Maine North Woods debate Oct. 25
Camden — The Camden Public Library will host a debate-style panel discussion on the Maine North Woods on Thursday, Oct. 25 at 7 p.m.
The presentation is part of the library’s Red White and Green October speaker series, highlighting topics of both environmental and political concern to Mainers. The Maine North Woods is a topic near and dear to the hearts of the participants; they share a love for the Maine woods, but differ in their approach to preserving the woods and in how they evaluate the value and the challenges of the North Woods.
The discussion will be moderated by Fred Newcomb of Rockland, and the panelists include Andy Young of Preserve Maine Traditions, Bob Meyers of the Maine Snowmobile Association, Jym St. Pierre of RESTORE: The North Woods, and Bill Houston, Registered Maine Guide and Outdoor Leadership Instructor at Somerset Career and Technical Center.
The library has previously hosted talks on the North Woods, and the audience response has literally been, “Well, what’s the other side of the story?” Although the issue is not on the ballot this year, the panel will seek to offer information and vision on the proposals and the threats for the North Woods.
Much of the discussion is in response to the proposal by Roxanne Quimby to donate 70,000 acres adjacent to Baxter State Park to the National Park Service for a national park in 2016. An older, but separate concept proposed by RESTORE: The North Woods is for a 3.2-million acre national park and preserve.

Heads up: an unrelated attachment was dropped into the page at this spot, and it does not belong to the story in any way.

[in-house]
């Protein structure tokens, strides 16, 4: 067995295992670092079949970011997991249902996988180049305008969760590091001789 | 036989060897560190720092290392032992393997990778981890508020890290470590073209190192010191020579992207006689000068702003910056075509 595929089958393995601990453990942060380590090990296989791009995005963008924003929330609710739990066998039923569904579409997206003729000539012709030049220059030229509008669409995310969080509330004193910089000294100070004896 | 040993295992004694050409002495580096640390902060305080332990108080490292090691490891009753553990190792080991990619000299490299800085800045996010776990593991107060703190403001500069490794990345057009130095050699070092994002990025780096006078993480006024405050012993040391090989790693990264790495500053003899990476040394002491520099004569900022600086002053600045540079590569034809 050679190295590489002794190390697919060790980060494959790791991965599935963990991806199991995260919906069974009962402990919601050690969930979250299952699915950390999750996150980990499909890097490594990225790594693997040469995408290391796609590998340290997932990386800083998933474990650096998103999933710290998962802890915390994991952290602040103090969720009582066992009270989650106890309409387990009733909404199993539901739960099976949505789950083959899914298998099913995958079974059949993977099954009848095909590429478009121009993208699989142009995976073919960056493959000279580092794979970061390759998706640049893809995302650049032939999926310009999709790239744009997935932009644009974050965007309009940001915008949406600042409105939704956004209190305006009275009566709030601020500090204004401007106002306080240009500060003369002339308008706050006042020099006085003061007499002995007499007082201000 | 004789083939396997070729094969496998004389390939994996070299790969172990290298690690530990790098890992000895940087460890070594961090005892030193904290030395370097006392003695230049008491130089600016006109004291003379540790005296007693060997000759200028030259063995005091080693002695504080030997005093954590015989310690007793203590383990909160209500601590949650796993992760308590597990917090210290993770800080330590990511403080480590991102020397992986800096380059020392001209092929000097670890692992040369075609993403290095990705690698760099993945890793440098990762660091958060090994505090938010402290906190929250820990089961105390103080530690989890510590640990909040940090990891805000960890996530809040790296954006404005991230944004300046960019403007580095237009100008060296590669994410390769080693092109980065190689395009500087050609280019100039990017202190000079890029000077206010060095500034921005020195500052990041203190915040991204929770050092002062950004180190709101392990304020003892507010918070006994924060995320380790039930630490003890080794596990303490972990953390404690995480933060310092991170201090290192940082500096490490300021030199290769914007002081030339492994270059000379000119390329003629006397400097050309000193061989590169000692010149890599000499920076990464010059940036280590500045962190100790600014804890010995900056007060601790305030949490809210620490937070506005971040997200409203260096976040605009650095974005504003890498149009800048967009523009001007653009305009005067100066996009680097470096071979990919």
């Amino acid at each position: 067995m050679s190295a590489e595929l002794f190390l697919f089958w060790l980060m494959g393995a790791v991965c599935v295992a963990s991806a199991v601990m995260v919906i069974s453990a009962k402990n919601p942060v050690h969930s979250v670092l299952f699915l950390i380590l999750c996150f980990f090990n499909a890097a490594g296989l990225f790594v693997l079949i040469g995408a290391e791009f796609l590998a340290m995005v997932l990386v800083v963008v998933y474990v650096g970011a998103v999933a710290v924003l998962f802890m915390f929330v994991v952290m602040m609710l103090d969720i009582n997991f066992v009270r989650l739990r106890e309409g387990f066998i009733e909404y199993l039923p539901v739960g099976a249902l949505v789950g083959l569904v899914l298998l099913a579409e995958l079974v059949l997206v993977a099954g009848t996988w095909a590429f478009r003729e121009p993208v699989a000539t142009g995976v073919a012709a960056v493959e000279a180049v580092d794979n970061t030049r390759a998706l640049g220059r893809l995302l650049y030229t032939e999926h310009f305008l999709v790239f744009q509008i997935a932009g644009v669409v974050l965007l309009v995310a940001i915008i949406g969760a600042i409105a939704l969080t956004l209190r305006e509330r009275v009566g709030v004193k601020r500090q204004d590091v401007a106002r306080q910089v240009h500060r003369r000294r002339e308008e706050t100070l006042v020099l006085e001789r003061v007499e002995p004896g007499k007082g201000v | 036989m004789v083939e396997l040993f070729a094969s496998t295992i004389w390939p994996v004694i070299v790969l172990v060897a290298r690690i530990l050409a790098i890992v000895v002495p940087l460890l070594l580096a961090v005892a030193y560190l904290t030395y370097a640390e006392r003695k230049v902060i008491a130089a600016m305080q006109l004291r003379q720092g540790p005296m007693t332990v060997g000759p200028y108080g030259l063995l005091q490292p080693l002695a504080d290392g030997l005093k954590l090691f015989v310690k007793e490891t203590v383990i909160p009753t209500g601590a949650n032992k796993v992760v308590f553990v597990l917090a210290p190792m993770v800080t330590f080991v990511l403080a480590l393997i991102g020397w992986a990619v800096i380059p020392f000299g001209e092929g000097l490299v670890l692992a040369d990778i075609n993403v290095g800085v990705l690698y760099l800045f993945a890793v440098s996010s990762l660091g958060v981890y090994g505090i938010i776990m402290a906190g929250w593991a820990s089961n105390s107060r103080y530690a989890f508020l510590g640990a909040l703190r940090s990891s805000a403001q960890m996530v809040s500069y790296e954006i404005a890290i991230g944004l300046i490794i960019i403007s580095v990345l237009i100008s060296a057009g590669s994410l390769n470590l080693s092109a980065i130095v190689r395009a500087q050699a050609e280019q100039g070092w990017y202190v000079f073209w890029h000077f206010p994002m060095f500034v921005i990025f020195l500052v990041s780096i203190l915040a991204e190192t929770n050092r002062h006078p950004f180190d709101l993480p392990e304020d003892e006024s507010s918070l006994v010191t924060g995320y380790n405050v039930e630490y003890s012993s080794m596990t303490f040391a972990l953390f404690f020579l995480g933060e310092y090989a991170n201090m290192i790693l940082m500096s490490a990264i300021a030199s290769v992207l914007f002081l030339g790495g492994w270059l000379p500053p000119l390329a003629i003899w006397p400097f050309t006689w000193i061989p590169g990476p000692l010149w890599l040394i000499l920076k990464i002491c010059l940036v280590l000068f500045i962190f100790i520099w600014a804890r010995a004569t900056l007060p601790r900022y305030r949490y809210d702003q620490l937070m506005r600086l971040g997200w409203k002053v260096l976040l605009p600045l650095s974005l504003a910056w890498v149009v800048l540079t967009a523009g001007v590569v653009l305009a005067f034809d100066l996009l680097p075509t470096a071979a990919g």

Preserve Maine Traditions is a citizens’ group committed to preserving Maine’s cultural heritage and land use traditions.
“We work to ensure the continued respect between landowners and the public, sharing in the stewardship of this beautiful land for all to enjoy,” said Andy Young in a news release.
The group is worried by changes that may be imposed by new ownership and by National Park regulations on the current use of the areas, which has gained a long-standing and traditional status over years and generations of use.
Members of RESTORE: The North Woods, on the other hand, are alarmed at the possibility of “misplaced residential development,” loss of public access for traditional recreation, the East-West Highway/Corridor, open-pit mining, grid-scale energy developments (e.g., wind power, high voltage power lines), shipping tar sands via Montreal-Portland pipeline, introduction of invasive species and loss of native species, and other environmental challenges, according to Jym St. Pierre. Solutions, in the view of RESTORE, include the long-standing vision for a Maine Woods National Park and Preserve; Roxanne Quimby’s offer to donate lands for a park and for multiple use; land protection by others (e.g., state, TNC, AMC, LURC, etc.); and green-certified sustainable forest management.
Houston’s experience as a long-time guide in the area, past president of the Natural Resources Council of Maine, Region 1 Director for the National Wildlife Federation, and instructor of high school students looking to work in the Maine outdoors, has led him to believe that a new National Park in the North Woods would be a great economic driver for the area and expand career opportunities for his students.
The evening will begin with a short presentation by each presenter, followed up by prepared questions from the moderator, with plenty of time for questions from the audience.